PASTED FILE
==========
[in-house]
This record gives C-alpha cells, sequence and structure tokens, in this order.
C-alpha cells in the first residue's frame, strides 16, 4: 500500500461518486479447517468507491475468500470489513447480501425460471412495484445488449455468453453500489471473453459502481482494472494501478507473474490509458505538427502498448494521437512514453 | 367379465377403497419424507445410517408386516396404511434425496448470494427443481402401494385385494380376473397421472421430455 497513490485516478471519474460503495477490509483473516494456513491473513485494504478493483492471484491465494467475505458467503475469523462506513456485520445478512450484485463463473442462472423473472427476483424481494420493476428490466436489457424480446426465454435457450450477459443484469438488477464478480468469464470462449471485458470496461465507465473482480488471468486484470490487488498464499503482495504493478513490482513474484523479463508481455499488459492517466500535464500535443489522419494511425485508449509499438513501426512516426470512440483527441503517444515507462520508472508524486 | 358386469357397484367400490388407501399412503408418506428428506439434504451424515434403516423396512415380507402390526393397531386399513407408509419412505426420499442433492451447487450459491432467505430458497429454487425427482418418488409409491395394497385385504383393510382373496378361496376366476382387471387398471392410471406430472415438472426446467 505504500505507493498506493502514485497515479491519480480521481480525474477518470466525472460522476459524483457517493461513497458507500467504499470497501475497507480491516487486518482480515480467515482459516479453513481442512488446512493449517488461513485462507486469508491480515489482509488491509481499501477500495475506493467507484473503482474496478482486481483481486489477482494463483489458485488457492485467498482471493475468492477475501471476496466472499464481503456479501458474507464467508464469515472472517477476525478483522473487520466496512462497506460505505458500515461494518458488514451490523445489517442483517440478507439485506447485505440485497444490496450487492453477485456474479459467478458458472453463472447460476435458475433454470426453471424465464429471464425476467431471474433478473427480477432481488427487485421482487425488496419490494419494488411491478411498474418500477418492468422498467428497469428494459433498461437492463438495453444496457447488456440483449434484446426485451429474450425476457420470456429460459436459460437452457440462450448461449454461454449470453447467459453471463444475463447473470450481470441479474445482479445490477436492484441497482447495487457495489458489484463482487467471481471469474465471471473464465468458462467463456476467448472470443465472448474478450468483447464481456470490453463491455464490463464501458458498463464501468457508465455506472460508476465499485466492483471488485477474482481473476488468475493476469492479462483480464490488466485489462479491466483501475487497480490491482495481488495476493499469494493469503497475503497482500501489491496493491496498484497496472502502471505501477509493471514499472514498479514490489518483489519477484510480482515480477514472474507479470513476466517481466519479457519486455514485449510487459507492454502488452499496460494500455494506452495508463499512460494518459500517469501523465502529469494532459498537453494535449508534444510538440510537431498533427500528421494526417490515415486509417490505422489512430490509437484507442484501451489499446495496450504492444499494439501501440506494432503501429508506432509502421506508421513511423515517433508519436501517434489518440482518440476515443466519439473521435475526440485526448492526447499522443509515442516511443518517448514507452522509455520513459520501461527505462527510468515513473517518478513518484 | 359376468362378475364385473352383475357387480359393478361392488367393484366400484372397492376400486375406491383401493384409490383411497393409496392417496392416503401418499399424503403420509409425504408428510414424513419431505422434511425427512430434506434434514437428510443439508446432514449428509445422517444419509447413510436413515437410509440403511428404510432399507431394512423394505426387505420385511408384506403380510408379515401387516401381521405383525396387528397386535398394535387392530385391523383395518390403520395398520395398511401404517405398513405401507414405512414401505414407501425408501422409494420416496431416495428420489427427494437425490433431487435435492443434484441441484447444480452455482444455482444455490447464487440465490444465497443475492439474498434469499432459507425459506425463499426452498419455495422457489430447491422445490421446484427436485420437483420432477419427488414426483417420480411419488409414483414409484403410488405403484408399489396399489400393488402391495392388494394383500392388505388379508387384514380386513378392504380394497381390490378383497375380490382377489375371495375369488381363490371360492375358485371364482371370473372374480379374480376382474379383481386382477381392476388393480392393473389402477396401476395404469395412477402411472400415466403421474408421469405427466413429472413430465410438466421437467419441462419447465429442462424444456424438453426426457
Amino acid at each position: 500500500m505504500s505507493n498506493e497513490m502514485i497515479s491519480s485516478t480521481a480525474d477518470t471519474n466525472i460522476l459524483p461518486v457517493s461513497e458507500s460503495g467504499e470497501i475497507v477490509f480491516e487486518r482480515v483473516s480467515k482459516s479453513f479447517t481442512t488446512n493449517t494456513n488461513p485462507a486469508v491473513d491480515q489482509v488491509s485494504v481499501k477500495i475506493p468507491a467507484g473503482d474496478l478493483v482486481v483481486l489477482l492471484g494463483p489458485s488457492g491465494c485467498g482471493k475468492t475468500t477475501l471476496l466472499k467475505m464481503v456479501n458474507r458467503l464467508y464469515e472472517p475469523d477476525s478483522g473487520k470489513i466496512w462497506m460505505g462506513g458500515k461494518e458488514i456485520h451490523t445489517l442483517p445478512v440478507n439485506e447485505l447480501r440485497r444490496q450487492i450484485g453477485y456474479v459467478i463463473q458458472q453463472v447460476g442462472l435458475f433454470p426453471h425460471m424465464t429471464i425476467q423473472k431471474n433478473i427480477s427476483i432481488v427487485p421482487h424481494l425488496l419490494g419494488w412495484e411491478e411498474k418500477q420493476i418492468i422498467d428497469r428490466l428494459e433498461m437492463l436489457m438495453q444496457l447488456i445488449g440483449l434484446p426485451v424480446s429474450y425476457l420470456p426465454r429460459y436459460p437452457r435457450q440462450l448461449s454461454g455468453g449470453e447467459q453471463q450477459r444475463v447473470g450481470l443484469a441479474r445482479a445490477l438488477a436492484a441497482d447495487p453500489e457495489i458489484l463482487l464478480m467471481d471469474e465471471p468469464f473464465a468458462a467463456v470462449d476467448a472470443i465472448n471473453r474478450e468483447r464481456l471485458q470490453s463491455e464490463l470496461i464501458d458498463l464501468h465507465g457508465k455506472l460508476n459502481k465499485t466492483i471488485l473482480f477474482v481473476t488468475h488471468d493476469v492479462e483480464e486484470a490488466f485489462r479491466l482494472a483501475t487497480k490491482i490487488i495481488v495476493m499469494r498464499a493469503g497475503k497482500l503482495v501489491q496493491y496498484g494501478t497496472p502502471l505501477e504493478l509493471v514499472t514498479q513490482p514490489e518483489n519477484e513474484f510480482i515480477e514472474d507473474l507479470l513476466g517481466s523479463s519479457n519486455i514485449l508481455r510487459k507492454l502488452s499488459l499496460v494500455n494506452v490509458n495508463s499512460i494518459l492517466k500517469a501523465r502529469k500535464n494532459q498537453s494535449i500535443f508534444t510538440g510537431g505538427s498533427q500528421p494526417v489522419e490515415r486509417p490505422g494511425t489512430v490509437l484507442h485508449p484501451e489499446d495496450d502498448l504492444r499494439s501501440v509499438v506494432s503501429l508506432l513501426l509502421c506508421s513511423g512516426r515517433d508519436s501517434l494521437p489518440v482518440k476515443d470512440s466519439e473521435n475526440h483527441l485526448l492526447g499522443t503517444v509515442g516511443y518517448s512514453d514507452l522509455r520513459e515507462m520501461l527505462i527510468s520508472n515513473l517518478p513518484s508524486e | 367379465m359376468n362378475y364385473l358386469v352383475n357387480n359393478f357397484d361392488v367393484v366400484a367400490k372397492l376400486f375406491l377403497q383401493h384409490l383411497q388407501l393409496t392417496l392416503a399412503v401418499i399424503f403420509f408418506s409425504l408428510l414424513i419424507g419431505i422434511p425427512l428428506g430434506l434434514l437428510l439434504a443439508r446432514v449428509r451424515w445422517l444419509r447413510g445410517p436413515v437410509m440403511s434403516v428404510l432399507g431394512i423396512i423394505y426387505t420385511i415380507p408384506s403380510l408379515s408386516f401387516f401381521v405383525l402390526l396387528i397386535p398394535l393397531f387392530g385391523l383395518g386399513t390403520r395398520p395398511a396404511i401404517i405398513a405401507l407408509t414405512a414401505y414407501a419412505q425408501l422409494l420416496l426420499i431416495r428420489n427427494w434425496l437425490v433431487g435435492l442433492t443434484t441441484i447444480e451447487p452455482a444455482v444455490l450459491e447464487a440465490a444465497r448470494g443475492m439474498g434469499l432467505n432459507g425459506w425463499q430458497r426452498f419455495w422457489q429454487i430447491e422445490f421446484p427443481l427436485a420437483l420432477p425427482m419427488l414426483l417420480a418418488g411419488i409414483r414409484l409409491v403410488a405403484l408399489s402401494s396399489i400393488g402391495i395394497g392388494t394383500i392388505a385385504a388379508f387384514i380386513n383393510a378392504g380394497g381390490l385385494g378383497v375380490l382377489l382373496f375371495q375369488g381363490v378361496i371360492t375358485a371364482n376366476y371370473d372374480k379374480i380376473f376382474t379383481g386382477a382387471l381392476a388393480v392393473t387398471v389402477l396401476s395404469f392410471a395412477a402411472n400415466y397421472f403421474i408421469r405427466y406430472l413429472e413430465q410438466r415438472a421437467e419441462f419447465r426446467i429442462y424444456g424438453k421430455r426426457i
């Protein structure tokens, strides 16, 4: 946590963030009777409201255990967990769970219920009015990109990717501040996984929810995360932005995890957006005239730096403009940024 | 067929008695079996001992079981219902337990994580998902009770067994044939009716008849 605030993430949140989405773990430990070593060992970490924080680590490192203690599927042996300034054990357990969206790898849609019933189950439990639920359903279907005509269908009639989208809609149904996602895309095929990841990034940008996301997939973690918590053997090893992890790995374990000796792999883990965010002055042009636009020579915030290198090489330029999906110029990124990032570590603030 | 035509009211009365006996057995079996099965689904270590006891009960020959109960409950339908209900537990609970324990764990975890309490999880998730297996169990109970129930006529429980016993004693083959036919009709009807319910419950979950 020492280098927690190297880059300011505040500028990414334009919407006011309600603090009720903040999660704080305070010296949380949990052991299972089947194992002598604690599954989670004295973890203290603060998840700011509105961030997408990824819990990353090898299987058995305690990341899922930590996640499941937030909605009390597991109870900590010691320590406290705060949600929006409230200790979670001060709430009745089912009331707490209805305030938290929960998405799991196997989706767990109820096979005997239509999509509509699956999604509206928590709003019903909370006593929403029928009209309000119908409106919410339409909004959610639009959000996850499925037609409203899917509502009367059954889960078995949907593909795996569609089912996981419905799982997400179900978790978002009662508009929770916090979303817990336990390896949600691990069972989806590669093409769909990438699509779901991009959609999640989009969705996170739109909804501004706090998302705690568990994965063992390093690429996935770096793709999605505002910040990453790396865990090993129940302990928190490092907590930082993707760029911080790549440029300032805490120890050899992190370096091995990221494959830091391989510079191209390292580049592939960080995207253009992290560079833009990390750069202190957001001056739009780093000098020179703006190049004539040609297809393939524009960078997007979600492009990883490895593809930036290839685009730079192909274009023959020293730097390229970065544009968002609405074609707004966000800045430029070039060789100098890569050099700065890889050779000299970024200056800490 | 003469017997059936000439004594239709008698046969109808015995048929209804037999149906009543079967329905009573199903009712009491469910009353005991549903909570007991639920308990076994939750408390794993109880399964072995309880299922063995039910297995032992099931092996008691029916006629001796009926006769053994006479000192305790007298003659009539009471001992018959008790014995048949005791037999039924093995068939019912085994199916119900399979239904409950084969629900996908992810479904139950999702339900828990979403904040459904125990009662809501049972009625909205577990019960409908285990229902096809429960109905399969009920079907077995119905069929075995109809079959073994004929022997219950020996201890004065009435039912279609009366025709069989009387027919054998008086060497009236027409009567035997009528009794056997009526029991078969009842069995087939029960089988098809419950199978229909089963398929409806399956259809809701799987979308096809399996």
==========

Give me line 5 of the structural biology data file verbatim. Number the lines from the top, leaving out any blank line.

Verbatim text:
């Protein structure tokens, strides 16, 4: 946590963030009777409201255990967990769970219920009015990109990717501040996984929810995360932005995890957006005239730096403009940024 | 067929008695079996001992079981219902337990994580998902009770067994044939009716008849 605030993430949140989405773990430990070593060992970490924080680590490192203690599927042996300034054990357990969206790898849609019933189950439990639920359903279907005509269908009639989208809609149904996602895309095929990841990034940008996301997939973690918590053997090893992890790995374990000796792999883990965010002055042009636009020579915030290198090489330029999906110029990124990032570590603030 | 035509009211009365006996057995079996099965689904270590006891009960020959109960409950339908209900537990609970324990764990975890309490999880998730297996169990109970129930006529429980016993004693083959036919009709009807319910419950979950 020492280098927690190297880059300011505040500028990414334009919407006011309600603090009720903040999660704080305070010296949380949990052991299972089947194992002598604690599954989670004295973890203290603060998840700011509105961030997408990824819990990353090898299987058995305690990341899922930590996640499941937030909605009390597991109870900590010691320590406290705060949600929006409230200790979670001060709430009745089912009331707490209805305030938290929960998405799991196997989706767990109820096979005997239509999509509509699956999604509206928590709003019903909370006593929403029928009209309000119908409106919410339409909004959610639009959000996850499925037609409203899917509502009367059954889960078995949907593909795996569609089912996981419905799982997400179900978790978002009662508009929770916090979303817990336990390896949600691990069972989806590669093409769909990438699509779901991009959609999640989009969705996170739109909804501004706090998302705690568990994965063992390093690429996935770096793709999605505002910040990453790396865990090993129940302990928190490092907590930082993707760029911080790549440029300032805490120890050899992190370096091995990221494959830091391989510079191209390292580049592939960080995207253009992290560079833009990390750069202190957001001056739009780093000098020179703006190049004539040609297809393939524009960078997007979600492009990883490895593809930036290839685009730079192909274009023959020293730097390229970065544009968002609405074609707004966000800045430029070039060789100098890569050099700065890889050779000299970024200056800490 | 003469017997059936000439004594239709008698046969109808015995048929209804037999149906009543079967329905009573199903009712009491469910009353005991549903909570007991639920308990076994939750408390794993109880399964072995309880299922063995039910297995032992099931092996008691029916006629001796009926006769053994006479000192305790007298003659009539009471001992018959008790014995048949005791037999039924093995068939019912085994199916119900399979239904409950084969629900996908992810479904139950999702339900828990979403904040459904125990009662809501049972009625909205577990019960409908285990229902096809429960109905399969009920079907077995119905069929075995109809079959073994004929022997219950020996201890004065009435039912279609009366025709069989009387027919054998008086060497009236027409009567035997009528009794056997009526029991078969009842069995087939029960089988098809419950199978229909089963398929409806399956259809809701799987979308096809399996």